Answering the call were Antti Witikkohuhta (also called Brannarin Antti), of Hammerfest, Norway and Salomon Korteneimi of Alkkula, Sweden. The division between the mainstream Lutherans and the Laestadians increased. Eventually Roernaes refused the sacraments of the church to the Laestadians. The Laestadians sought legal advice. The advice given was for them to simply start their own congregation since they were in America and not under the state church system of Europe. The Laestadians founded the Salomon Korteniemi Lutheran Society and in 1873 built their own church building on Pine street in Calumet. In retaliation, Pastor Roernaes had Salomon Korteniemi, a lay preacher, jailed for marrying a couple without authority. A law suit ensued. Nevertheless, the Laestadians were able to continue as their own congregation, which became known as the Finnish Apostolic Lutheran Church. As the Finnish, Norwegian and Swedish populations grew, each ethnic group formed their respective denominations of mainstream Lutheranism.

Emigration from Finland began in the north and spread south. By the late 1890s throngs of new immigrants arrived in Copper Country and eventually the largest group consisted of people from Vaasa Province, including a significant number of Swedish-speaking Finns. Between 350,000 and 400,000 Finns emigrated to America, with Michigan receiving roughly 20% of them. The Copper Country became the world's largest producer of copper and by 1910 the population of Houghton County swelled to 88,098. The 1990 Federal Census recorded 33,446 residents in Houghton County with Finnish-Americans making up the largest ethnic group. (The same is true for nine of the fifteen counties in the Upper Peninsula).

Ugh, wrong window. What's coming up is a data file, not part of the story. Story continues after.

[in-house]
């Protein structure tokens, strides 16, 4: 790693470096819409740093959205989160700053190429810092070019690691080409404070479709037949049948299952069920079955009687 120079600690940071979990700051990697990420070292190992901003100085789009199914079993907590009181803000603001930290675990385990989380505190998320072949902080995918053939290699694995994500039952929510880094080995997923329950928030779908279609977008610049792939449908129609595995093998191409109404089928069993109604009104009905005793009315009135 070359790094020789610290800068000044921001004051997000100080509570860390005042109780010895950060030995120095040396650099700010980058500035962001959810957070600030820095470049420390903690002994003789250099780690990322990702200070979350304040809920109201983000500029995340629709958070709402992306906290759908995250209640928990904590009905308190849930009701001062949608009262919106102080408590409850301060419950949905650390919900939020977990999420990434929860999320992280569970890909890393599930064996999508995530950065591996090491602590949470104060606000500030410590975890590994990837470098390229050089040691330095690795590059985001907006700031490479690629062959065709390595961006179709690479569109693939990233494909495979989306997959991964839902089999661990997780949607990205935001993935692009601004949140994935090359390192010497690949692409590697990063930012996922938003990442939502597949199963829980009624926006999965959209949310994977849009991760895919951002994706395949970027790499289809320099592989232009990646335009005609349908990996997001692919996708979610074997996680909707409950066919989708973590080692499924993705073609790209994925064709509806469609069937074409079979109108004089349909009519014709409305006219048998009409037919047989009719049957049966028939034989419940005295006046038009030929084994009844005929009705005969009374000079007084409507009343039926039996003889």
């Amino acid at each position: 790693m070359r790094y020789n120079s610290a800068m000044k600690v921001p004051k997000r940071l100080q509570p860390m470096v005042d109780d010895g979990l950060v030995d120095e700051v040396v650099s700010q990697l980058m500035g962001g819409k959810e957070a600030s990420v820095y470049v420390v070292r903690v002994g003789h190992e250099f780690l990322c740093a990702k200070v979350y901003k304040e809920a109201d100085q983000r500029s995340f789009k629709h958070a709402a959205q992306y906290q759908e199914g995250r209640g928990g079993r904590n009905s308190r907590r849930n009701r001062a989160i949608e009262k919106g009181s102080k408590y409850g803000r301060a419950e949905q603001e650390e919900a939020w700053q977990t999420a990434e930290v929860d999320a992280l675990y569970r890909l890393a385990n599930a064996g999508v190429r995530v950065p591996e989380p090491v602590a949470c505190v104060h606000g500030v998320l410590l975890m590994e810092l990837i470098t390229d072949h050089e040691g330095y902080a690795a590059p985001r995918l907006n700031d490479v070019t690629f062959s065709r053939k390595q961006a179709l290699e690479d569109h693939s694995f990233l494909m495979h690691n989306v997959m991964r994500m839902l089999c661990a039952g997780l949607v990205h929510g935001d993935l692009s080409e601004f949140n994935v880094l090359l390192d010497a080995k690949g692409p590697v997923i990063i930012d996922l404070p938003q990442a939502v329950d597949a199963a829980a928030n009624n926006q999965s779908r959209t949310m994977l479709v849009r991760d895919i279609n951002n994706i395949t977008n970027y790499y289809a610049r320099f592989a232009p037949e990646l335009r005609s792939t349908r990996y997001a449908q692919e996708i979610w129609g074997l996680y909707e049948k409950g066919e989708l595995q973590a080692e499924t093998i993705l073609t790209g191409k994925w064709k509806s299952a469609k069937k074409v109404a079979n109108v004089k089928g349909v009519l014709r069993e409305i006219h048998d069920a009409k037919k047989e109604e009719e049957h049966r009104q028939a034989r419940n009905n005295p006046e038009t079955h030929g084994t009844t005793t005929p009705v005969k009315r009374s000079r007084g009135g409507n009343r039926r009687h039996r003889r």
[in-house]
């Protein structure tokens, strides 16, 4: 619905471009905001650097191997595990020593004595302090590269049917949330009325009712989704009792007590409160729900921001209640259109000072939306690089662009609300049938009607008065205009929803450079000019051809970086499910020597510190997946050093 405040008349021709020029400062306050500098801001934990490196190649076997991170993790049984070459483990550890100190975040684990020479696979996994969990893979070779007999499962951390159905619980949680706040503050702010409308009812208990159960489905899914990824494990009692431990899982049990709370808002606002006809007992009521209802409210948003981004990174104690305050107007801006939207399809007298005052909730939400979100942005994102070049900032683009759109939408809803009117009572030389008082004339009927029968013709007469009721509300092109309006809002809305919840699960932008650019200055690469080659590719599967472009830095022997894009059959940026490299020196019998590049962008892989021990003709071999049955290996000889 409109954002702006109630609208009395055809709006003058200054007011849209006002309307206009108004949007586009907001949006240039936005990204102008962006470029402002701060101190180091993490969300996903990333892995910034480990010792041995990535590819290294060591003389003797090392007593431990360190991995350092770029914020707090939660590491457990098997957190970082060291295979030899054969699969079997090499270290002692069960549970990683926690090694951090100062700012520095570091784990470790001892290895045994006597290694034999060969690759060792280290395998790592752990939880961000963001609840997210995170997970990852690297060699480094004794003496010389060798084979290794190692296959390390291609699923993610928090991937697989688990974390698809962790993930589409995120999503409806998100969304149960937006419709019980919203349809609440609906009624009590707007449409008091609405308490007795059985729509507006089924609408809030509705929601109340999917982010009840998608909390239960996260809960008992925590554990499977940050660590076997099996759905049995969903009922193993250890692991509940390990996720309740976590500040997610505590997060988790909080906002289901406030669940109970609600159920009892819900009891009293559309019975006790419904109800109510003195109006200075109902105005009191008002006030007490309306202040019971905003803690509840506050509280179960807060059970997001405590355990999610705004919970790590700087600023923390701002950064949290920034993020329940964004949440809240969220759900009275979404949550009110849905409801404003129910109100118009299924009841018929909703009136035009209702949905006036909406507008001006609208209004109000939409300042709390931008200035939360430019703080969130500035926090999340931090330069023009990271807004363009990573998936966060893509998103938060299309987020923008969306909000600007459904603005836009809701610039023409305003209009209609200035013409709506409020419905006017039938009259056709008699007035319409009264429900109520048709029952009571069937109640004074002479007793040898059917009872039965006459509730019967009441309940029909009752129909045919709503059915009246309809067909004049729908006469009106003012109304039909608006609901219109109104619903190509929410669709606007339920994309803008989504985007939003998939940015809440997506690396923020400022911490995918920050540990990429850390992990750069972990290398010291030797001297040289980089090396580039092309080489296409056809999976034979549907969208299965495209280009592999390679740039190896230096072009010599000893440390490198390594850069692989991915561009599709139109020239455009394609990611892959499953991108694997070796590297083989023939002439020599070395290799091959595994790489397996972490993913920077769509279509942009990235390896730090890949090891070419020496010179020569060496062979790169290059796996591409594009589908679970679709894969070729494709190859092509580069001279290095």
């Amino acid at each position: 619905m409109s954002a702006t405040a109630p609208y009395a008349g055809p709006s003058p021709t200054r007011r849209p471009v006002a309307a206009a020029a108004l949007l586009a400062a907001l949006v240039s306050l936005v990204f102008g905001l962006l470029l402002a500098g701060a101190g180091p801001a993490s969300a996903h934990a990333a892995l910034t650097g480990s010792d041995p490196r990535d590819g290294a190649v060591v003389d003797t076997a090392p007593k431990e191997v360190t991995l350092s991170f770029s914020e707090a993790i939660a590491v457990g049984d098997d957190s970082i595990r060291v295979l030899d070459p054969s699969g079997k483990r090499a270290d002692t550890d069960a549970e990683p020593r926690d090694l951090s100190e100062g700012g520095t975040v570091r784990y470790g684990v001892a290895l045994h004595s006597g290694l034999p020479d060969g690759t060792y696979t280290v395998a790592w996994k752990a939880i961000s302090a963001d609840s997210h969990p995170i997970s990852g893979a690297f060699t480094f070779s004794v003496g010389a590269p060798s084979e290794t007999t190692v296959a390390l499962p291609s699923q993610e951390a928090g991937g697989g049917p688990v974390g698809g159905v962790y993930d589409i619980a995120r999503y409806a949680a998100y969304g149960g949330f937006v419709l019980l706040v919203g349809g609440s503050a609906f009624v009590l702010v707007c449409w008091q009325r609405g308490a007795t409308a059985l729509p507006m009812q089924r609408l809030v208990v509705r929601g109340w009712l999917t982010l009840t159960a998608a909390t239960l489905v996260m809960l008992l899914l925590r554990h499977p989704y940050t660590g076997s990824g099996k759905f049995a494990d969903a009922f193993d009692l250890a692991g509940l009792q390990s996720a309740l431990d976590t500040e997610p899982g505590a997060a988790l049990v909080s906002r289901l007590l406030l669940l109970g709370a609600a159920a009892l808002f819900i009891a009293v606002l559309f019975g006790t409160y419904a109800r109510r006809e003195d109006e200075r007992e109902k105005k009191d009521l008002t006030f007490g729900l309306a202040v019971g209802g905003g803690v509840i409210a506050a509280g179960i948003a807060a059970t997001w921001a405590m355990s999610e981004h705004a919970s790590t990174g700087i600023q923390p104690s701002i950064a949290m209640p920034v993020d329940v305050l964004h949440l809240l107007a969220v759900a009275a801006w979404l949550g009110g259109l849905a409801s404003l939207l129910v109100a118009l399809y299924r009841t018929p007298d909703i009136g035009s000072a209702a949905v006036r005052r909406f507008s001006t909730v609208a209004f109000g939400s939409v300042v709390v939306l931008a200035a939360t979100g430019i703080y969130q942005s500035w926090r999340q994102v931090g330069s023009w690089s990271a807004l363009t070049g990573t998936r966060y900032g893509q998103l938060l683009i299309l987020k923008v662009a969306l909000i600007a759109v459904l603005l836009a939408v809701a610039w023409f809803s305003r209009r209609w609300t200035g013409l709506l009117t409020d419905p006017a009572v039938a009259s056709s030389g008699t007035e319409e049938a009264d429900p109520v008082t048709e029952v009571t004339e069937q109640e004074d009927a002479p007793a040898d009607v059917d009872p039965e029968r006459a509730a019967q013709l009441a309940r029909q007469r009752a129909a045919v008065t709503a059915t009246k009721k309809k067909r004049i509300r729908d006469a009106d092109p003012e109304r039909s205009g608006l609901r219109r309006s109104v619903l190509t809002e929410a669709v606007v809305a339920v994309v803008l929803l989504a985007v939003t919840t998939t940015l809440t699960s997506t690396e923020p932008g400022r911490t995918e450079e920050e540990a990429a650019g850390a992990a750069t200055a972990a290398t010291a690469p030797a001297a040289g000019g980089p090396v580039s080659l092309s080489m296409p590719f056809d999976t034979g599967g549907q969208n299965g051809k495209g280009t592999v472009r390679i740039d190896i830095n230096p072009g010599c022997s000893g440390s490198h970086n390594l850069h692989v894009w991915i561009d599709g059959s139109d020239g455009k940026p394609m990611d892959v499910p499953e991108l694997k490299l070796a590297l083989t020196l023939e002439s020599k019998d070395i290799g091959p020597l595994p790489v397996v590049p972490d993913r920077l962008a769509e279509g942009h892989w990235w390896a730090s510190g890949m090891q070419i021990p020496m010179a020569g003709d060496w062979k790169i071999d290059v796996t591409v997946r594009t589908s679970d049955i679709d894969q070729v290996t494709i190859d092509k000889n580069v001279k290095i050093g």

Growth continued in Copper Country until 1913 when the miners began to unionize and strikes rocked the status quo. Low wages and horrible working conditions caused many to join the ranks of picket lines, including the wives and children of miners. The worker's strife culminated on Christmas Eve, 1913, in Calumet. A benefit Christmas party for the children of striking miners was held in the upstairs auditorium of the Italian Hall. During the program, reportedly a hired strike-breaker, yelled "Fire!" from the bottom of the stairs which led onto the street. Panic ensued and the fear-stricken participants, mainly children and mainly Finnish, rushed the stairs. The doors opened inward and as the crowd continued to press toward the only known exit, those at the bottom of the stairs were crushed and suffocated. Seventy-three people were killed, of which 49 were listed as Finnish; two-thirds were female and 58 were children. Among the Finns were several Sami surnames including Brita Kallunki and her two daughters, Effia and Anna (Kuolajärvi parish, Finland) and Aina Isola and her daughter Tilma (also Kuolajärvi), as well as other northern Finland, perhaps Sami, e.g. Kotajärvi, Vuokkila, Lantto, and Petteri (Kemijärvi) and Rytilahti (Rovaneimi).

This disaster shifted public opinion and not long afterward, the strikers gained many important concessions. However, copper prices dropped and many miners left Copper Country for mines in Minnesota and Montana. Likewise, others gave up mining to settle in farming communities in the Upper Peninsula, Northern Minnesota, the Dakotas, Oregon and Washington.

The early Finns who came from Finnmark and Tromsø were usually listed as Norwegians, while Finns coming from Finland prior to 1917 (when Finland separated from the Russian Empire) were classified as Russians. Likewise the Sami who left Norway, Sweden, and perhaps in particular Finland, were labeled Norwegians, Swedes and Finns respectively. Through genealogical research many Copper Country residents are finding that they are not simply Finnish or simply Swedish. Some have discovered that family discussions alluding to Sami ancestry have more merit than previously thought. Not only can many say that they have Sami bloodlines, but that their family histories have been influenced and nurtured by Sami/Arctic, Scandinavian, world view, and religious expression. Certainly continuing education and research will come to prove even more.

James N. Kurtti is the director of the Finnish-American Heritage Center and the Editor of the Finnish-American Reporter. Long dedicated to genealogical research and ethnic heritage, he has played a significant and tireless role in the rebirth of ethnic energy in Copper Country.

This article was previously published on by Arran, The Sámi Siida of North America.